"What we have is a central mysterious crime, which is usually murder," James tells Linda Wertheimer. "We have a closed circle of suspects with means, motive and opportunity for the crime. We have a detective, who can be amateur or professional, who comes in rather like an avenging deity to solve it. And by the end, we do get a solution."
James is also particular about the way a plot progresses, especially the manner in which the story's clues may be revealed to its protagonist.
"The detective can know nothing which the reader isn't also told," she insists. "It would be a very, very bad detective story at the end if the reader felt, 'Who could possibly have guessed that?' "
James says she never expected to land on the best-seller list — she originally thought it would be "a wonderful apprenticeship for someone setting out to be a serious writer" — but the longtime fan has amassed a trove of knowledge about the genre. And she isn't keeping it under lock and key.
James says that the detective genre, which shone most brightly during "the golden age" — the two decades between the first and second World Wars — has stayed fertile by pairing quality writing with time-honored conventions.
In fact, says James, "I think we are entering a second golden age."
That's partly because, as James sees it, the genre has something of a calming effect.
"The theory is that the mystery flourishes best in times of acute anxiety and depression, and we're in a very depressed state at the moment," she says.
The key to this appeal is the idea that no matter how puzzling the crime, a solution exists.
"It's solved not by good luck or divine intervention," James says. "It's solved by a human being. By human courage and human intelligence and human perseverance. In a sense, the detective story is a small celebration of reason and order in our very disorderly world."
Asked how the genre has changed since the first "golden age," James points to the incredibly ornate deaths upon which the plots of many classic detective stories rest.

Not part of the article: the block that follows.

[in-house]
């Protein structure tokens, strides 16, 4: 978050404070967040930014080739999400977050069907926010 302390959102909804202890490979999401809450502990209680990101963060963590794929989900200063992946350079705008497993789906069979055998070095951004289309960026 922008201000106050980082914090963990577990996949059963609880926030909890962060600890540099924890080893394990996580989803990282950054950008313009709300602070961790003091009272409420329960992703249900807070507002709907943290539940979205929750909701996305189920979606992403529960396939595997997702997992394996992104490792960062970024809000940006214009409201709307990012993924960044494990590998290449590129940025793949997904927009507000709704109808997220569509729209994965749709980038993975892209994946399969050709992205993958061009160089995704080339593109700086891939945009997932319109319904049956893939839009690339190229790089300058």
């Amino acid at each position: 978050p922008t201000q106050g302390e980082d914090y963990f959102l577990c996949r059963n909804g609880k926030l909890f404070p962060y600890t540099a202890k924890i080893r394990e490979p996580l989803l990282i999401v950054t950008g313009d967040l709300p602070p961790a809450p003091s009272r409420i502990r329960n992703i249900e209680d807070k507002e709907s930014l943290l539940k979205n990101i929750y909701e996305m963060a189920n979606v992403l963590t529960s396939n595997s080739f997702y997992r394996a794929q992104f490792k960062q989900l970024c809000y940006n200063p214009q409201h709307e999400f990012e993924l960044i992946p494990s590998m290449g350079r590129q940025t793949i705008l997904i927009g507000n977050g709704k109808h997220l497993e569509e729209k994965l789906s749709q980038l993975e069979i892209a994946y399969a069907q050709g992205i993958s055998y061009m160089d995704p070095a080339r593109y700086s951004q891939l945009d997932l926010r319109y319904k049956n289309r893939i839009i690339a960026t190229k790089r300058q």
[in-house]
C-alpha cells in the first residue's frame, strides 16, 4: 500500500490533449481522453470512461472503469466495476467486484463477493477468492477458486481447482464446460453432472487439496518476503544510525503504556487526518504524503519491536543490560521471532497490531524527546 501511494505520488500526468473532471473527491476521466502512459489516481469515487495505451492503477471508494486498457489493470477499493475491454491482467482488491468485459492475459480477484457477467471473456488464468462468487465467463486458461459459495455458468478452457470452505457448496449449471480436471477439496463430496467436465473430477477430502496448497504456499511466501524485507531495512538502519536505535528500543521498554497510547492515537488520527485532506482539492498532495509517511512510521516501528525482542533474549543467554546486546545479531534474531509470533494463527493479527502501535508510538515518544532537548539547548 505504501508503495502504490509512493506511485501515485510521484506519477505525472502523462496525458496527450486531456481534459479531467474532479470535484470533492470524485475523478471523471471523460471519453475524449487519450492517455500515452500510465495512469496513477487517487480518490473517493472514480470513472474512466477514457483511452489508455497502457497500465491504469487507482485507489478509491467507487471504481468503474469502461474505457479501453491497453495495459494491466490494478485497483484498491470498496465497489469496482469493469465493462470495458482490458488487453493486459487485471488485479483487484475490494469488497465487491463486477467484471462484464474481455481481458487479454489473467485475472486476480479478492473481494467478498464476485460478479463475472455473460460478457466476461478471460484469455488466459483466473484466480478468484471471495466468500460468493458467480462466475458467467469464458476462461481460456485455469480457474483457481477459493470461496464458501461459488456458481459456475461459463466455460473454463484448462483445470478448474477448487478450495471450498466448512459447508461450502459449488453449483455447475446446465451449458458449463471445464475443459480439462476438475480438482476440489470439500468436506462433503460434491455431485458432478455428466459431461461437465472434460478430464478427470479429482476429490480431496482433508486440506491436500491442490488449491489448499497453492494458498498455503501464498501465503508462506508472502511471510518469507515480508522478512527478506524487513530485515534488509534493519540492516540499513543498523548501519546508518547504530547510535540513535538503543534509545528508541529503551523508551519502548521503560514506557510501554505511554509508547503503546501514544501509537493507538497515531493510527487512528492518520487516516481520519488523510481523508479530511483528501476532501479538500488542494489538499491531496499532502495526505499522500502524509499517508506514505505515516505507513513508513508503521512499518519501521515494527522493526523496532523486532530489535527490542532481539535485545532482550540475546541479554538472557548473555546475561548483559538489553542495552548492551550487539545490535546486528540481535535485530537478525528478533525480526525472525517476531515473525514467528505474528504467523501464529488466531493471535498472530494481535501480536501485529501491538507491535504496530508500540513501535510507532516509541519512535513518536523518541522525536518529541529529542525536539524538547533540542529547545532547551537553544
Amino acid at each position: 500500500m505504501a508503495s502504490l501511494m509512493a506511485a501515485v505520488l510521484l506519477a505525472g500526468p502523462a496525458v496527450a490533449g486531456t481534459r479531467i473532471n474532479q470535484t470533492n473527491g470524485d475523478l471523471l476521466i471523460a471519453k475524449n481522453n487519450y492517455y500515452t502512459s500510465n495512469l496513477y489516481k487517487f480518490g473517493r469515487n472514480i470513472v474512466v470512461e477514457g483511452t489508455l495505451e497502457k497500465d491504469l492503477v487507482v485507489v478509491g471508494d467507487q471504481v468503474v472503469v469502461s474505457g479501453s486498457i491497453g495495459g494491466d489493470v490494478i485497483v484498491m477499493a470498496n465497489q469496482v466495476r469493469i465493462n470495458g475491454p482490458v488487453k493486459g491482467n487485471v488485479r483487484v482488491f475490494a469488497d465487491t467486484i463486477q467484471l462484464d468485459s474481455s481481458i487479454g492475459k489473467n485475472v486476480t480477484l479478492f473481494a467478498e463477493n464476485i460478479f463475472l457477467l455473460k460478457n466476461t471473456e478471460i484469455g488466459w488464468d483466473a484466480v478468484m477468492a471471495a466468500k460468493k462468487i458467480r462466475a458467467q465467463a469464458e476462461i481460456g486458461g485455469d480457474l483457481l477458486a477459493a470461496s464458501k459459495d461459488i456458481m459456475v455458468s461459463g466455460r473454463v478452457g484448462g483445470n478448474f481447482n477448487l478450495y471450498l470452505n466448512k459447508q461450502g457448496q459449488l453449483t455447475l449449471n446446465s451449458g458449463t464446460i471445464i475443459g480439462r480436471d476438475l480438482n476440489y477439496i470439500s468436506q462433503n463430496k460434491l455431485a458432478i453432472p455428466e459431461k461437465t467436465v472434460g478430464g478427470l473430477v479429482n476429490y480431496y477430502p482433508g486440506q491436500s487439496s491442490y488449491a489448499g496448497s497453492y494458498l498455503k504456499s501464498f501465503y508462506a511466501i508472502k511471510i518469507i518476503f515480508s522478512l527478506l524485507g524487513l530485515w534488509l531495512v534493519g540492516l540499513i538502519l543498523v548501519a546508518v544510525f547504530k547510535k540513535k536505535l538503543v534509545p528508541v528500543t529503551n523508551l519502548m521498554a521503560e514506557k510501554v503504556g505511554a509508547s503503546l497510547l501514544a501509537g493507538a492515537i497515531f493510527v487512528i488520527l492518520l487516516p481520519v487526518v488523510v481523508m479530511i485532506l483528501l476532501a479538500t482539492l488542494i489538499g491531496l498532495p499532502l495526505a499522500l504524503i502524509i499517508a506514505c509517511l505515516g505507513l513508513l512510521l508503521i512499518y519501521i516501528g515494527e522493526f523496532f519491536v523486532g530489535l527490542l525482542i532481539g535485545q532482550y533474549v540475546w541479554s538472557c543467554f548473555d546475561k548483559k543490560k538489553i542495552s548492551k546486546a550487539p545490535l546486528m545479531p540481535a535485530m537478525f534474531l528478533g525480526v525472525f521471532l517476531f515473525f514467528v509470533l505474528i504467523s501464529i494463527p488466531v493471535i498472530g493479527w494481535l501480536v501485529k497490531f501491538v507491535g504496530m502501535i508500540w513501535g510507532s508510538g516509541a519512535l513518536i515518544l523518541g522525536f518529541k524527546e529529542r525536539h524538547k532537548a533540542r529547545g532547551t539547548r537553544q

"Nowadays we look for greater realism," she says. "It's interesting if you can have an original method of death. But the book should be realistic. The people should be realistic. So I think we are trying to be truer to life and also to say something about the society in which we live."
In her new book, James lists four authors who wrote during that "golden age" — all of them female — who helped to "[lift] a rather despised genre into a form which could be taken seriously": Agatha Christie, Dorothy L. Sayers, Margery Allingham and Ngaio Marsh.
Of the four, James says she was influenced by Sayers' sense of plotting and the quality of her writing. She loved reading Christie's books, but never believed that the author's solutions had any relationship to reality. Rather, says James, Christie novels take place "in Christie-land, which is a very good place to be. [But] it's not reality."
Still, all four gave the future writer who made a home in the genre a foundation on which to build.
"They showed that it was important to write well," says James. "They were very clever in their plotting, and we do care very much about their heroes — of course their heroes are as different from a real life detective as they could possibly be."
James notes that the sleuths that populate the popular series of Sayers (Lord Peter Wimsey) and Christie (Hercule Poirot and Miss Marple) have something in common, and suggest a warning to would-be detective authors: "Be very careful to create someone who isn't too eccentric."
James named her detective Adam Dalgliesh after an English teacher.
"I gave him the personal qualities I very much admire," James says. "I made him courageous but not foolhardy, very intelligent, sensitive and compassionate, but not sentimental."
For 47 years, it's been a winning formula. "I haven't had to change him drastically in any way," James says.